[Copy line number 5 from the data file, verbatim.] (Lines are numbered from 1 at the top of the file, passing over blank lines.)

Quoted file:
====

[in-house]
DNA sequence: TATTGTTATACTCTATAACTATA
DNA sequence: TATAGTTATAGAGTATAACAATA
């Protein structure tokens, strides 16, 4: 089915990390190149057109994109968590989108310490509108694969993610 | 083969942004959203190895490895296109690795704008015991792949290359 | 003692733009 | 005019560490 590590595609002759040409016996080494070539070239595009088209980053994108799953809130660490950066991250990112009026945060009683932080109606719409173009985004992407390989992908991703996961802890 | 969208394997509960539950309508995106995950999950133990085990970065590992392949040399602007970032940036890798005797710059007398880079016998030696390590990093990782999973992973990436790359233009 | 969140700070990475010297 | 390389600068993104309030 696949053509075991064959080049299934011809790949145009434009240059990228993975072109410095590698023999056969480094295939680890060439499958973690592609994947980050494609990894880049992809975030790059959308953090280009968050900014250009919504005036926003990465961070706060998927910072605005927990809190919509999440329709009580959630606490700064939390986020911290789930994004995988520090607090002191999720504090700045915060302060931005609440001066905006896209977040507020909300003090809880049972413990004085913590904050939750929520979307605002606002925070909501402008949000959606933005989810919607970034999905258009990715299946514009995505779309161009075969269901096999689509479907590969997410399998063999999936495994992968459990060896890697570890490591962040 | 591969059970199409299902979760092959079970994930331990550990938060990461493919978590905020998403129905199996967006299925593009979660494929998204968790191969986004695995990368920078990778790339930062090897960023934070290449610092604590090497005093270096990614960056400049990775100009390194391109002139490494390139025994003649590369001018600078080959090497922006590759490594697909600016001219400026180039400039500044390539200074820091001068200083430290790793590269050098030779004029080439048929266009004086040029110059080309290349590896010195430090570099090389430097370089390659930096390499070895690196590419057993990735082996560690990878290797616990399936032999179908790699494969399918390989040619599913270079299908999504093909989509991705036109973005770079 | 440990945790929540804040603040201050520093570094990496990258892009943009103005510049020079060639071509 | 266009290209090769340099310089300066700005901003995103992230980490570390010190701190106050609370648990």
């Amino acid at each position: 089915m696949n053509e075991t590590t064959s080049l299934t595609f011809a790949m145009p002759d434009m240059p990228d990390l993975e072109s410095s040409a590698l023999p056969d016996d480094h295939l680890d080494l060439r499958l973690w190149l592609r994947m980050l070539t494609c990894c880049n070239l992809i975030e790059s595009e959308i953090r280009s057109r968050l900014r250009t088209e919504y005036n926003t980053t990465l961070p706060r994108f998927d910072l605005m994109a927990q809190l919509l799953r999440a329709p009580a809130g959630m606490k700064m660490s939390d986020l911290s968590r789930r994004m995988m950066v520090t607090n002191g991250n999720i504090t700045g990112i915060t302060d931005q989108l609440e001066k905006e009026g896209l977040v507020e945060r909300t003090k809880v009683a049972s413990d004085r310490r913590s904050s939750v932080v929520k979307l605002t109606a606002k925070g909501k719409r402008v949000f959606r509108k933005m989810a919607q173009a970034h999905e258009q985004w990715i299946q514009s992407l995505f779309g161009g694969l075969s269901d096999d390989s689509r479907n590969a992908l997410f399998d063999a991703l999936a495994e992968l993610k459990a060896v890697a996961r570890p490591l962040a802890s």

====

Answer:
């Amino acid at each position: 089915m696949n053509e075991t590590t064959s080049l299934t595609f011809a790949m145009p002759d434009m240059p990228d990390l993975e072109s410095s040409a590698l023999p056969d016996d480094h295939l680890d080494l060439r499958l973690w190149l592609r994947m980050l070539t494609c990894c880049n070239l992809i975030e790059s595009e959308i953090r280009s057109r968050l900014r250009t088209e919504y005036n926003t980053t990465l961070p706060r994108f998927d910072l605005m994109a927990q809190l919509l799953r999440a329709p009580a809130g959630m606490k700064m660490s939390d986020l911290s968590r789930r994004m995988m950066v520090t607090n002191g991250n999720i504090t700045g990112i915060t302060d931005q989108l609440e001066k905006e009026g896209l977040v507020e945060r909300t003090k809880v009683a049972s413990d004085r310490r913590s904050s939750v932080v929520k979307l605002t109606a606002k925070g909501k719409r402008v949000f959606r509108k933005m989810a919607q173009a970034h999905e258009q985004w990715i299946q514009s992407l995505f779309g161009g694969l075969s269901d096999d390989s689509r479907n590969a992908l997410f399998d063999a991703l999936a495994e992968l993610k459990a060896v890697a996961r570890p490591l962040a802890s």